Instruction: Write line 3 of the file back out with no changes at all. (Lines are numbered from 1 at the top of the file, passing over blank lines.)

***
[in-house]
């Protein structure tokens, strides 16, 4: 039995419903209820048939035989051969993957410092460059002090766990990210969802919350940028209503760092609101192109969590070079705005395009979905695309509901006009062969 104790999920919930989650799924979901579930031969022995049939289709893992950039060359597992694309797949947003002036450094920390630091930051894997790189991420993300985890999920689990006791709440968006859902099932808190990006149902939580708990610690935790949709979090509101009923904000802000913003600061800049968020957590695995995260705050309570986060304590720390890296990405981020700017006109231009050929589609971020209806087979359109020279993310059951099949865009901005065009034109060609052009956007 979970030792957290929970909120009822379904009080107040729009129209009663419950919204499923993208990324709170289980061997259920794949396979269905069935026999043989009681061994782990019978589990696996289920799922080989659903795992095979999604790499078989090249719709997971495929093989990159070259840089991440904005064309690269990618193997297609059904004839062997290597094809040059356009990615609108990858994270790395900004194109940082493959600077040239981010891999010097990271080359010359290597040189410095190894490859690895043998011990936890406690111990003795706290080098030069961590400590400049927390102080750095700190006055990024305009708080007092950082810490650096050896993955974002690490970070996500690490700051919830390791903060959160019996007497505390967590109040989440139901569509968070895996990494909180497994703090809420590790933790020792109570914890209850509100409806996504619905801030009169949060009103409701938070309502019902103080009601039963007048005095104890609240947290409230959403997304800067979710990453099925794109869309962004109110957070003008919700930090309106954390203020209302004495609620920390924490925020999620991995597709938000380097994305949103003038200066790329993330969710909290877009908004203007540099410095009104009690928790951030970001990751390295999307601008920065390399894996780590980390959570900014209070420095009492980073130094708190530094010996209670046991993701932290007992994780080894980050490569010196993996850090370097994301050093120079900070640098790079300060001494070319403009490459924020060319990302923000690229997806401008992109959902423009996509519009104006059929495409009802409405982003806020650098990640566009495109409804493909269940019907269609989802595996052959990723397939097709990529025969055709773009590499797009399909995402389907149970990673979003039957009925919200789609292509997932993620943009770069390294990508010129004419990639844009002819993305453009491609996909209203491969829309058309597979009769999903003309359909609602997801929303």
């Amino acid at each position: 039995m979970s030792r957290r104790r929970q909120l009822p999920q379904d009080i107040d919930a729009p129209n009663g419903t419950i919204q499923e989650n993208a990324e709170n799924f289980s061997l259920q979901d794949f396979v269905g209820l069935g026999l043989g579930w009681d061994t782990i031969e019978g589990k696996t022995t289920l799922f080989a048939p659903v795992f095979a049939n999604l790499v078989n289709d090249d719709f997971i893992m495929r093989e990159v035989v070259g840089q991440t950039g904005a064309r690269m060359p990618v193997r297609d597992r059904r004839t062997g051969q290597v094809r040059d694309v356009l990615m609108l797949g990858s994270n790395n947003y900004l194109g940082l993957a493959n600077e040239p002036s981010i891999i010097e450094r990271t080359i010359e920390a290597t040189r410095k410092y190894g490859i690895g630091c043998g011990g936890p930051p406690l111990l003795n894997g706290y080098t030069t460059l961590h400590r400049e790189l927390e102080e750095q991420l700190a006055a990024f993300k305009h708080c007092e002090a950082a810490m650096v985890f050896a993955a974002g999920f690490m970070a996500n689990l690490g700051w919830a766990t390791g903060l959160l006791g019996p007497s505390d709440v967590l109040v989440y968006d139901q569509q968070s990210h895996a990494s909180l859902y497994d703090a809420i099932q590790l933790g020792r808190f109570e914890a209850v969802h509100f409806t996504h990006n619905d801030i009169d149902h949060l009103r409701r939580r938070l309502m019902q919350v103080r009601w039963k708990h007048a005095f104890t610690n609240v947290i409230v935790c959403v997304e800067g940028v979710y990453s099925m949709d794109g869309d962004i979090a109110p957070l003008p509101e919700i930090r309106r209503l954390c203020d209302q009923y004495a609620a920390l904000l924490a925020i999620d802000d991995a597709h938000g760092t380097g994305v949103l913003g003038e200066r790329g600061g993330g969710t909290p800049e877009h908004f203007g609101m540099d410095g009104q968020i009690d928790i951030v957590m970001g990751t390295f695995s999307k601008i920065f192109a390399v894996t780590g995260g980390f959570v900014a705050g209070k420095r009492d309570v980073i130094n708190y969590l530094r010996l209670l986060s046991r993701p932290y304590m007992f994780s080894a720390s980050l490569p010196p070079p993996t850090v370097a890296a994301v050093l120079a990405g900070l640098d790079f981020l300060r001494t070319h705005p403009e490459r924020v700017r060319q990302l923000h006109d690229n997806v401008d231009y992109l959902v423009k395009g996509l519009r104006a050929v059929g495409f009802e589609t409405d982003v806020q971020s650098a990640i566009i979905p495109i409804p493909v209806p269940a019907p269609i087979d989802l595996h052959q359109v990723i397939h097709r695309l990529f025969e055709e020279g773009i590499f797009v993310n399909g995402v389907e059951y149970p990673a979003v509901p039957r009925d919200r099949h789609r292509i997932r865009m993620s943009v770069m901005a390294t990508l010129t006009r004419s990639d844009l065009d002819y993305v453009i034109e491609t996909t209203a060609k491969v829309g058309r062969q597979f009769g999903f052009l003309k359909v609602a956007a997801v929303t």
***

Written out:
């Amino acid at each position: 039995m979970s030792r957290r104790r929970q909120l009822p999920q379904d009080i107040d919930a729009p129209n009663g419903t419950i919204q499923e989650n993208a990324e709170n799924f289980s061997l259920q979901d794949f396979v269905g209820l069935g026999l043989g579930w009681d061994t782990i031969e019978g589990k696996t022995t289920l799922f080989a048939p659903v795992f095979a049939n999604l790499v078989n289709d090249d719709f997971i893992m495929r093989e990159v035989v070259g840089q991440t950039g904005a064309r690269m060359p990618v193997r297609d597992r059904r004839t062997g051969q290597v094809r040059d694309v356009l990615m609108l797949g990858s994270n790395n947003y900004l194109g940082l993957a493959n600077e040239p002036s981010i891999i010097e450094r990271t080359i010359e920390a290597t040189r410095k410092y190894g490859i690895g630091c043998g011990g936890p930051p406690l111990l003795n894997g706290y080098t030069t460059l961590h400590r400049e790189l927390e102080e750095q991420l700190a006055a990024f993300k305009h708080c007092e002090a950082a810490m650096v985890f050896a993955a974002g999920f690490m970070a996500n689990l690490g700051w919830a766990t390791g903060l959160l006791g019996p007497s505390d709440v967590l109040v989440y968006d139901q569509q968070s990210h895996a990494s909180l859902y497994d703090a809420i099932q590790l933790g020792r808190f109570e914890a209850v969802h509100f409806t996504h990006n619905d801030i009169d149902h949060l009103r409701r939580r938070l309502m019902q919350v103080r009601w039963k708990h007048a005095f104890t610690n609240v947290i409230v935790c959403v997304e800067g940028v979710y990453s099925m949709d794109g869309d962004i979090a109110p957070l003008p509101e919700i930090r309106r209503l954390c203020d209302q009923y004495a609620a920390l904000l924490a925020i999620d802000d991995a597709h938000g760092t380097g994305v949103l913003g003038e200066r790329g600061g993330g969710t909290p800049e877009h908004f203007g609101m540099d410095g009104q968020i009690d928790i951030v957590m970001g990751t390295f695995s999307k601008i920065f192109a390399v894996t780590g995260g980390f959570v900014a705050g209070k420095r009492d309570v980073i130094n708190y969590l530094r010996l209670l986060s046991r993701p932290y304590m007992f994780s080894a720390s980050l490569p010196p070079p993996t850090v370097a890296a994301v050093l120079a990405g900070l640098d790079f981020l300060r001494t070319h705005p403009e490459r924020v700017r060319q990302l923000h006109d690229n997806v401008d231009y992109l959902v423009k395009g996509l519009r104006a050929v059929g495409f009802e589609t409405d982003v806020q971020s650098a990640i566009i979905p495109i409804p493909v209806p269940a019907p269609i087979d989802l595996h052959q359109v990723i397939h097709r695309l990529f025969e055709e020279g773009i590499f797009v993310n399909g995402v389907e059951y149970p990673a979003v509901p039957r009925d919200r099949h789609r292509i997932r865009m993620s943009v770069m901005a390294t990508l010129t006009r004419s990639d844009l065009d002819y993305v453009i034109e491609t996909t209203a060609k491969v829309g058309r062969q597979f009769g999903f052009l003309k359909v609602a956007a997801v929303t």